Will Dundee get scotched?Published by MAC on 2006-02-20
Will Dundee get scotched?
20th February 2006
Canadian company, Dundee Precious Metals, joined by Buglarian and US business interests, are lobbying the Bulgarian government to grant a go-ahead to two projects which have been stridently opposed by local, national and international groups.
They say that domestic NGOs have "unreasonably" hampered the projects, thus giving a "bad sign" to foreign investors.
Bulgaria's Cabinet sitting on a gold mine
by Sofia Echo
20th February 2006
CANADIAN company Dundee Precious Metals said on February 9 it might abandon its two gold and copper mining projects in Bulgaria if the Cabinet continued to delay environmental permits for the mines.
Dundee urged the Cabinet to review its projects and said the delay was a bad signal to foreign investors.
"We are concerned that if the current delay in administrative procedures is not corrected there is a risk of discontinuation of the projects - a situation that would be damaging to all concerned," Dundee said in a statement.
Dundee operates the Chelopech gold and copper mine in western Bulgaria and has a project for a gold mine near the southern town of Krumovgrad, where works should start after the Environment and Waters Ministry grants the necessary permits.
The company said that the Bulgarian authorities have not completed an approval process for the Ada Tepe mining project near Krumovgrad, due last November, although the Environment and Water Ministry's Djevdet Chakurov had said the company's environmental study of the mine complied with the country's laws.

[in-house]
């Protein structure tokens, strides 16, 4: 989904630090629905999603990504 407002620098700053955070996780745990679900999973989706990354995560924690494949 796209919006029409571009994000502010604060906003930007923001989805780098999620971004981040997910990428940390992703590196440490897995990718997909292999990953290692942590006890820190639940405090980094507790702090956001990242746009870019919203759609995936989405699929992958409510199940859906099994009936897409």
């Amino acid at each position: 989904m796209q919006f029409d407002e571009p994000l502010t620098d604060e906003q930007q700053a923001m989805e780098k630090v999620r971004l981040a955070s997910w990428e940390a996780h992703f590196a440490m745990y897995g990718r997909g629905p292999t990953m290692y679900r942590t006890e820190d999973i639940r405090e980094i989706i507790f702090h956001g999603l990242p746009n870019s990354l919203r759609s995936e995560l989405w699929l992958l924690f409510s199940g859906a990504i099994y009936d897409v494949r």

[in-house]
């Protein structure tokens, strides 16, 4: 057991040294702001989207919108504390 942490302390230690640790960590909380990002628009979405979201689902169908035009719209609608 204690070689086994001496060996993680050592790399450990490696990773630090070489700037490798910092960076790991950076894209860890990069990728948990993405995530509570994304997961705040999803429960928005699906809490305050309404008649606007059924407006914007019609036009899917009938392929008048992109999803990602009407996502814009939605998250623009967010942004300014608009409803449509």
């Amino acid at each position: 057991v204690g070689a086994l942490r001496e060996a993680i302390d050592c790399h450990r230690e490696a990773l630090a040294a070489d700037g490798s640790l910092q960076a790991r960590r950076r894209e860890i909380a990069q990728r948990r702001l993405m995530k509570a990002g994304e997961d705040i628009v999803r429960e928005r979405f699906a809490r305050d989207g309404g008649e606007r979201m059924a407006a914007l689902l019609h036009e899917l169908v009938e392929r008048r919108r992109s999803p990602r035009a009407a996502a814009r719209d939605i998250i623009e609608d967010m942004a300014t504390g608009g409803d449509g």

"As a result, the schedule for development of the project may be at risk," Dundee said.
Dundee said last year it planned to invest about 200 million euro in the construction, exploitation, closure and recultivation of the Ada Tepe gold mine. The company wanted to start construction works at the beginning of 2006 and proceed with mining at the beginning of 2007.
The project has triggered public protests in and around Krumovgrad, where people fear the gold mine would be dangerous for the environment and the people in the town.
Dundee said that the Environment and Waters Ministry had postponed its final resolution on the environmental study of the Chelopech mine until March.
The Canadian company's resolve was, meanwhile, supported in a letter to Prime Minister Sergei Stanishev by the Bulgarian International Business Association (BIBA), the American Chamber of Commerce (AmCham) and the Union of Employers in Bulgaria.
The three organisations said Bulgarian institutions unreasonably hampered Dundee's projects, which was a bad sign for foreign investors.
The three business organisations, whose members are mainly foreign investors, are seriously concerned by the passive attitude of the state. This puts at risk not only the implementation of the projects, but also the economic development and employment situation in the respective municipalities, the statement said.